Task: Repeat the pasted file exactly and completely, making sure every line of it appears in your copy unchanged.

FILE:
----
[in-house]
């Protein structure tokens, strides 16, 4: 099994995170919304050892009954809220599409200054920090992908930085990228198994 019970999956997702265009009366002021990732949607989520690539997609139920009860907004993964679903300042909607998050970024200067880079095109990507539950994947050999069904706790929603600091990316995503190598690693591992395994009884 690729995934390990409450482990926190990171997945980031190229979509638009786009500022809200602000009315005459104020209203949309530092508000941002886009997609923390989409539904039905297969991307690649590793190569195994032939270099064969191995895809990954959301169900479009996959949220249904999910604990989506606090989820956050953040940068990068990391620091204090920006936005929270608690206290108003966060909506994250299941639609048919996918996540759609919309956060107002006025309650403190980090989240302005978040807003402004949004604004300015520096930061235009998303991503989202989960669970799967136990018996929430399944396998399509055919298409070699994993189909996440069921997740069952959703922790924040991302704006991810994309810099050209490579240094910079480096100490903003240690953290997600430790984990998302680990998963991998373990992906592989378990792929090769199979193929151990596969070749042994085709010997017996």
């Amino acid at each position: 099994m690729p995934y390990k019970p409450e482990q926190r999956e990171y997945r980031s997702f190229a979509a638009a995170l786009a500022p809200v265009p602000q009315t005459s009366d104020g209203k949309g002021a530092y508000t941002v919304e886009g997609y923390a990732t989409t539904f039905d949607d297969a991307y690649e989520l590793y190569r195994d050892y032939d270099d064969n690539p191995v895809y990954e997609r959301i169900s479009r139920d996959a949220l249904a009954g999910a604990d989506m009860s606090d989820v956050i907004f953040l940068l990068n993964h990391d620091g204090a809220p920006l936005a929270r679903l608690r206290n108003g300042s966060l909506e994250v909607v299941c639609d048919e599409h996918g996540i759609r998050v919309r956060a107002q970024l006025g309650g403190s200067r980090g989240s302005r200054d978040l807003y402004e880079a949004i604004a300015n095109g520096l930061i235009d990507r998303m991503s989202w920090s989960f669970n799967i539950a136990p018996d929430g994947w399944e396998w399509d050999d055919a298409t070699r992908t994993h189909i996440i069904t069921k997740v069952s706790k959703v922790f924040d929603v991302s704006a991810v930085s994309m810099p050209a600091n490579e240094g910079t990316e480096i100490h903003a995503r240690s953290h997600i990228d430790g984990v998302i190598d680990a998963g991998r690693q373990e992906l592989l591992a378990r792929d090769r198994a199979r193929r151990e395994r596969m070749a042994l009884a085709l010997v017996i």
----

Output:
[in-house]
């Protein structure tokens, strides 16, 4: 099994995170919304050892009954809220599409200054920090992908930085990228198994 019970999956997702265009009366002021990732949607989520690539997609139920009860907004993964679903300042909607998050970024200067880079095109990507539950994947050999069904706790929603600091990316995503190598690693591992395994009884 690729995934390990409450482990926190990171997945980031190229979509638009786009500022809200602000009315005459104020209203949309530092508000941002886009997609923390989409539904039905297969991307690649590793190569195994032939270099064969191995895809990954959301169900479009996959949220249904999910604990989506606090989820956050953040940068990068990391620091204090920006936005929270608690206290108003966060909506994250299941639609048919996918996540759609919309956060107002006025309650403190980090989240302005978040807003402004949004604004300015520096930061235009998303991503989202989960669970799967136990018996929430399944396998399509055919298409070699994993189909996440069921997740069952959703922790924040991302704006991810994309810099050209490579240094910079480096100490903003240690953290997600430790984990998302680990998963991998373990992906592989378990792929090769199979193929151990596969070749042994085709010997017996």
């Amino acid at each position: 099994m690729p995934y390990k019970p409450e482990q926190r999956e990171y997945r980031s997702f190229a979509a638009a995170l786009a500022p809200v265009p602000q009315t005459s009366d104020g209203k949309g002021a530092y508000t941002v919304e886009g997609y923390a990732t989409t539904f039905d949607d297969a991307y690649e989520l590793y190569r195994d050892y032939d270099d064969n690539p191995v895809y990954e997609r959301i169900s479009r139920d996959a949220l249904a009954g999910a604990d989506m009860s606090d989820v956050i907004f953040l940068l990068n993964h990391d620091g204090a809220p920006l936005a929270r679903l608690r206290n108003g300042s966060l909506e994250v909607v299941c639609d048919e599409h996918g996540i759609r998050v919309r956060a107002q970024l006025g309650g403190s200067r980090g989240s302005r200054d978040l807003y402004e880079a949004i604004a300015n095109g520096l930061i235009d990507r998303m991503s989202w920090s989960f669970n799967i539950a136990p018996d929430g994947w399944e396998w399509d050999d055919a298409t070699r992908t994993h189909i996440i069904t069921k997740v069952s706790k959703v922790f924040d929603v991302s704006a991810v930085s994309m810099p050209a600091n490579e240094g910079t990316e480096i100490h903003a995503r240690s953290h997600i990228d430790g984990v998302i190598d680990a998963g991998r690693q373990e992906l592989l591992a378990r792929d090769r198994a199979r193929r151990e395994r596969m070749a042994l009884a085709l010997v017996i």